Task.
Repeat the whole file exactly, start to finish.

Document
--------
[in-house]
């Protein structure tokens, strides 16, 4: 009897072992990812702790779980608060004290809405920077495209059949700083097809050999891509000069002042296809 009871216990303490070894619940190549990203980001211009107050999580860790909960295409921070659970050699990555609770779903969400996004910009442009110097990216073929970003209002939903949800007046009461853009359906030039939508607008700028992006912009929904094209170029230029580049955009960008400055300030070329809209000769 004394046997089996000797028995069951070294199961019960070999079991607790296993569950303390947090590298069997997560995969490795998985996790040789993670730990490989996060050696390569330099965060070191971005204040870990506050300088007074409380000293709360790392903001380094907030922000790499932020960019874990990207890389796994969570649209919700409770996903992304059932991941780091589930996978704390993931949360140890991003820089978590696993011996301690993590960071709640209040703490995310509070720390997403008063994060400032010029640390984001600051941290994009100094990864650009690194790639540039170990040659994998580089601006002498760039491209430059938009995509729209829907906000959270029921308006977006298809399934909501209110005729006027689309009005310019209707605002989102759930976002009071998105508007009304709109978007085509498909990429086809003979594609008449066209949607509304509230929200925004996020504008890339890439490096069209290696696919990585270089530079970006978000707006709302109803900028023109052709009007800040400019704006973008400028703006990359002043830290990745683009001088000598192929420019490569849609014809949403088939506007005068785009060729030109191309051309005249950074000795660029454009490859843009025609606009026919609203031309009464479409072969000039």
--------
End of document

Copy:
[in-house]
């Protein structure tokens, strides 16, 4: 009897072992990812702790779980608060004290809405920077495209059949700083097809050999891509000069002042296809 009871216990303490070894619940190549990203980001211009107050999580860790909960295409921070659970050699990555609770779903969400996004910009442009110097990216073929970003209002939903949800007046009461853009359906030039939508607008700028992006912009929904094209170029230029580049955009960008400055300030070329809209000769 004394046997089996000797028995069951070294199961019960070999079991607790296993569950303390947090590298069997997560995969490795998985996790040789993670730990490989996060050696390569330099965060070191971005204040870990506050300088007074409380000293709360790392903001380094907030922000790499932020960019874990990207890389796994969570649209919700409770996903992304059932991941780091589930996978704390993931949360140890991003820089978590696993011996301690993590960071709640209040703490995310509070720390997403008063994060400032010029640390984001600051941290994009100094990864650009690194790639540039170990040659994998580089601006002498760039491209430059938009995509729209829907906000959270029921308006977006298809399934909501209110005729006027689309009005310019209707605002989102759930976002009071998105508007009304709109978007085509498909990429086809003979594609008449066209949607509304509230929200925004996020504008890339890439490096069209290696696919990585270089530079970006978000707006709302109803900028023109052709009007800040400019704006973008400028703006990359002043830290990745683009001088000598192929420019490569849609014809949403088939506007005068785009060729030109191309051309005249950074000795660029454009490859843009025609606009026919609203031309009464479409072969000039």